You see a shimmering, brilliant white light approaching on the horizon. Your vision begins to rapidly constrict as if you’re traveling through a tightening tunnel at the speed of light. As you soar through this spectacular tunnel towards the glowing light, you pass by deceased family members and memories of your childhood lining the walls of the tunnel, like abstract paintings hung in a never-ending hallway. Suddenly, all-consuming white light obscures these images and you find yourself immersed in total silence.
You’re dead, or at least that’s what you think. Then, out of the silence, you find yourself face-to–face with a strangely familiar body … yours. In a strange sequence of events, you realize your mind has officially left its corporeal host. You’re watching yourself from outside yourself.
This bizarre occurrence, when the mind or ‘soul’ appears to have left the body, can be described as an out-of-body experience, and it’s more common than you might think. Approximately one in 10 individuals will experience an out-of-body experience at some point in their life. Though scientists have performed limited research on this phenomenon, rare occurrences of the conscious mind dissociating from the physical body (or universally similar near-death experiences, such as “approaching the white light”) may shed light on the intimate connection between our brain and body.
An out-of-body experience (OBE) generally involves a sensation of “floating” or trailing behind one’s physical self. Currently, mainstream science defines an OBE as a genre of hallucination created by neurological factors ranging from lucid dreaming, gravity-induced loss of consciousness, magnetic stimulation in the brain and dissociative agents like the drug ketamine.
Dr. James Winnery, a chemistry professor at West Texas A&M, discovered that one could systematically trigger OBEs among fighter pilots training to withstand extreme gravitational forces felt in the cockpit. When using a centrifuge (the rapidly rotating cylindrical chamber pioneered by NASA astronauts), the tremendous gravitational stress forced the pilot’s blood away from the brain, eventually causing a brief loss of consciousness. After leaving the centrifuge, a number of pilots reported having the strange perception of trailing their physical body, then watching their physical selves as they exited the centrifuge chamber.
Do such phenomena, where one may travel outside the body while still retaining conscious thoughts, perceptions and memories hint at the existence of a ‘soul,’ a immaterial self which pervades physical death? This metaphysically loaded question was examined back in the 16th century by French philosopher Rene Descartes and his theory of Dualism. Descartes, a notably religious thinker, theorized the conscious mind to be separate from the physical body. According to Descartes, upon death it was the conscious, immaterial mind that constituted the soul, the part of us subject to non-physical, perhaps “heavenly,” interactions outside of the body. Is it possible that Descartes was getting at the same out-of-body phenomena experienced by the pilots leaving the centrifuge?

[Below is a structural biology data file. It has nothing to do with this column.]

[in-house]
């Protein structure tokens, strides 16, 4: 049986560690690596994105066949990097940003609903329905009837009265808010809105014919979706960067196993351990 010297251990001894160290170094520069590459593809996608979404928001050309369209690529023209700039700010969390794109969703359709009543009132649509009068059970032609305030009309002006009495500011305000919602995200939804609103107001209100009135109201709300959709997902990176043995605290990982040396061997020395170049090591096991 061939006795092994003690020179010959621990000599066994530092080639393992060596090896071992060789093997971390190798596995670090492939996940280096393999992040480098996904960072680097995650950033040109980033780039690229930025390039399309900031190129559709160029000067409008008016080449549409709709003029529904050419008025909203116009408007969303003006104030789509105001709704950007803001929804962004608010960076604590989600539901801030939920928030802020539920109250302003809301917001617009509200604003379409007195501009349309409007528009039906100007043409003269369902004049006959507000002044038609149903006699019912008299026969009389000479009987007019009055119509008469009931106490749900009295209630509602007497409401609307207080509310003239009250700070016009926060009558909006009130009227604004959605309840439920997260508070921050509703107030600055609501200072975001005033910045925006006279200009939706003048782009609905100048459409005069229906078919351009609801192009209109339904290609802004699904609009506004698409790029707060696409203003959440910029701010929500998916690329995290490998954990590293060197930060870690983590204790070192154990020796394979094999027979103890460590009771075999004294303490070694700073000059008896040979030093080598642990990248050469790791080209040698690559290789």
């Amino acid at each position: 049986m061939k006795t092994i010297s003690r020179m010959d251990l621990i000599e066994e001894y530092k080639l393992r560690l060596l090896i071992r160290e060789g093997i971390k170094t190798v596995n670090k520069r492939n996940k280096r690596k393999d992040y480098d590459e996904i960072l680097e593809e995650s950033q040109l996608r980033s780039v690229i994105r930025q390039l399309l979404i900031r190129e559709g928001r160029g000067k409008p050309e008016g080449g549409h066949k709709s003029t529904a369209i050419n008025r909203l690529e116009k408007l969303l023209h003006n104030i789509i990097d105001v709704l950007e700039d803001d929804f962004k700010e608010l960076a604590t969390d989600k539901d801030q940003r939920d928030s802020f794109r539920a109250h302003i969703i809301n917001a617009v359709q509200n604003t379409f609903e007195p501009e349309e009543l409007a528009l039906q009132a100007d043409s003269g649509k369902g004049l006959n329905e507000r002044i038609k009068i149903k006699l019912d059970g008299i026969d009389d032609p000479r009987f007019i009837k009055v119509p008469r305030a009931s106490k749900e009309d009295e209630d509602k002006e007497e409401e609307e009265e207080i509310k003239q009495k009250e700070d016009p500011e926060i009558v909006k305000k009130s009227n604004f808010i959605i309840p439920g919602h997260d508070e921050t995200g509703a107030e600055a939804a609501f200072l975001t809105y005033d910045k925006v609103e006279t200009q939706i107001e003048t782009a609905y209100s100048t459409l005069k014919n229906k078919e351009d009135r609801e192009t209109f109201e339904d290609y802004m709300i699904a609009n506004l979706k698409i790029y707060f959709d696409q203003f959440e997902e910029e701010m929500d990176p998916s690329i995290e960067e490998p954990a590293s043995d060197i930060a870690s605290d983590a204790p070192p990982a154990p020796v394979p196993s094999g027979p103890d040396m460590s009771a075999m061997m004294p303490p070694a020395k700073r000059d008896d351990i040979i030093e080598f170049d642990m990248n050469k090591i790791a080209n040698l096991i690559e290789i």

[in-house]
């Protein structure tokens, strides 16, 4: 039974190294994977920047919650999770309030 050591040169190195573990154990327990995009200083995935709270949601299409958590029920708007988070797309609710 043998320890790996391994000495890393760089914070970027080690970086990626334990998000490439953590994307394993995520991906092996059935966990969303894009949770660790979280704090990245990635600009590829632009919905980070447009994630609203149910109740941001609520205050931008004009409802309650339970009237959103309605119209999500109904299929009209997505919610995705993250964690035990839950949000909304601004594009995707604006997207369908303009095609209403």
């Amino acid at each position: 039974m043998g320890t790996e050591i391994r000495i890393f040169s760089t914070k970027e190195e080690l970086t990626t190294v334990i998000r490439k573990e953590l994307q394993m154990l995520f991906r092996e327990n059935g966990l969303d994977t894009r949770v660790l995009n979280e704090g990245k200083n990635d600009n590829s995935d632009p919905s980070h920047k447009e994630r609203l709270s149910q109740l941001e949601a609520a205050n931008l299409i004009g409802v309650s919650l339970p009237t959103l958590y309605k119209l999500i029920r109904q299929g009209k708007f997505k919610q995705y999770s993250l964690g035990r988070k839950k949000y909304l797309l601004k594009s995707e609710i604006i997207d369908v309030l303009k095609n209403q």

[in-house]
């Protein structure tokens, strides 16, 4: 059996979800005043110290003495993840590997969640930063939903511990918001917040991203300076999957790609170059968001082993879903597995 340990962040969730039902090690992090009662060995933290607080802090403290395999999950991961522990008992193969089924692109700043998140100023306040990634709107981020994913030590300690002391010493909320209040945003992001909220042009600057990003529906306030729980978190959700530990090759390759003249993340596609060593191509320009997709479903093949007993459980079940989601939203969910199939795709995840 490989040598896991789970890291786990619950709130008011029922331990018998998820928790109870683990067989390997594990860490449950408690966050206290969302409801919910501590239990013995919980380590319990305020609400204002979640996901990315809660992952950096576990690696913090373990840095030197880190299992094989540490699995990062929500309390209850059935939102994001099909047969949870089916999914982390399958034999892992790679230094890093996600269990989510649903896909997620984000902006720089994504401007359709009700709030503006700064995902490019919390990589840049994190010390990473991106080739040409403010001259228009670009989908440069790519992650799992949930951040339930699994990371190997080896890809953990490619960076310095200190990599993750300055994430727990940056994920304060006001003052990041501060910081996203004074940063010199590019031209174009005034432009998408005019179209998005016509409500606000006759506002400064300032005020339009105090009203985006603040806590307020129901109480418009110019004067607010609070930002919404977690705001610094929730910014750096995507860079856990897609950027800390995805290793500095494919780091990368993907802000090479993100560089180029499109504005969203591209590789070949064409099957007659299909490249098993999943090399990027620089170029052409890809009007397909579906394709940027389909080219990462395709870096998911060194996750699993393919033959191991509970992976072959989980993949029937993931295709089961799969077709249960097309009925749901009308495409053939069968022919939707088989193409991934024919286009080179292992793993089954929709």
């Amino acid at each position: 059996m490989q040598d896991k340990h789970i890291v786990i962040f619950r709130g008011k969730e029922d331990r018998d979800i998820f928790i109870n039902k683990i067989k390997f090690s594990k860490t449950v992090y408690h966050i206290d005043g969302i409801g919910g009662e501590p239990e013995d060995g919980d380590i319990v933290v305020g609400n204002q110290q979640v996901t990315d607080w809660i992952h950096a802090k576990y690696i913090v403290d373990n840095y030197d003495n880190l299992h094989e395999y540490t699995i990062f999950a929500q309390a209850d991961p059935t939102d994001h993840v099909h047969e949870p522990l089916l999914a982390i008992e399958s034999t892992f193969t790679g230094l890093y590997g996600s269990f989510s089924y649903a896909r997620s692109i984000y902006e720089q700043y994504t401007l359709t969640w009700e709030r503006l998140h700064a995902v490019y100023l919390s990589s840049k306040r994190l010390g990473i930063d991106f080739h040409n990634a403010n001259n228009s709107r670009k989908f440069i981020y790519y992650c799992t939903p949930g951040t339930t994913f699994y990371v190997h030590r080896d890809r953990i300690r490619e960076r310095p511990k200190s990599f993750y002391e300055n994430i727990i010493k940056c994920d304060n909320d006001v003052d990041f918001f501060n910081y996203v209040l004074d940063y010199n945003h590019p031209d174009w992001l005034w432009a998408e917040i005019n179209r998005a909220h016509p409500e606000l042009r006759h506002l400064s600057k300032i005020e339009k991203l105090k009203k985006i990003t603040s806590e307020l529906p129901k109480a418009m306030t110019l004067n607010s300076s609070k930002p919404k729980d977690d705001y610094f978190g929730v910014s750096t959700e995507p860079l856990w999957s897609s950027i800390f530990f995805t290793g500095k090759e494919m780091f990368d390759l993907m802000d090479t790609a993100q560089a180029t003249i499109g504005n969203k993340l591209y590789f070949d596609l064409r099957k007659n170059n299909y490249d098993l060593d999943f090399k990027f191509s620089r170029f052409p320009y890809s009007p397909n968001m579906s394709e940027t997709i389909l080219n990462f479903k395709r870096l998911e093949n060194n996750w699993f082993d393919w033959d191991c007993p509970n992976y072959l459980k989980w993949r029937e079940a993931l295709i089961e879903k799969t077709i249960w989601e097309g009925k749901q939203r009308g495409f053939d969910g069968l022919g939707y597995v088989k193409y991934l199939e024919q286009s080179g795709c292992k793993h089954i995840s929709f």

Unfortunately for Descartes, modern day science points to no such heavenly interactions, but rather specific and induced stimulation of novel brain regions which result in hallucinations. It may be a blow to Descartes’ idea of a spirit or soul, but OBEs appear to be a direct result of derived electrochemical activity inside the corporeal brain.
More specifically, according to a study published in Nature authored by Olaf Blanke and colleagues at the University Hospitals of Geneva, Switzerland, the mystery of the OBE may be explained by “temporary dysfunction of the junction between the temporal and parietal cortex,” an area of the brain known as the ‘angular gyrus’ — the part of the brain known to integrate sensory information related to touch, vision and balance.
Using electrodes to stimulate the angular gyrus, researchers observed subjects vividly transcending the physical self, watching the body from above the body itself. Similar to the study of oxygen-deprived pilots in the centrifuge, Blanke’s research again discovered a material foundation by which OBEs may occur.
Ongoing research on the topic of OBEs is making the hypothesis of the immaterial soul less and less probable. However, OBE’s, which occur in rare instances where individuals die, transcend the body and are then reanimated again — known as a near-death experience — suggest that the mind may actually exist outside the brain or body. For example, individuals who suffer from a cardiac arrest and whose brain activity is interrupted (if not made entirely absent) may in rare cases experience vivid OBEs. OBEs caused by the near-death experience challenge the mainstream neuroscientific concept that consciousness arises solely from brain activity, known as materialism.
If the mind pervades the death of the physical body, perhaps Descartes’ nearly 400- year old theory of Dualism may finally see the light at the end of the tunnel.
Michael Roe: Trippin’ you out, one article at a time.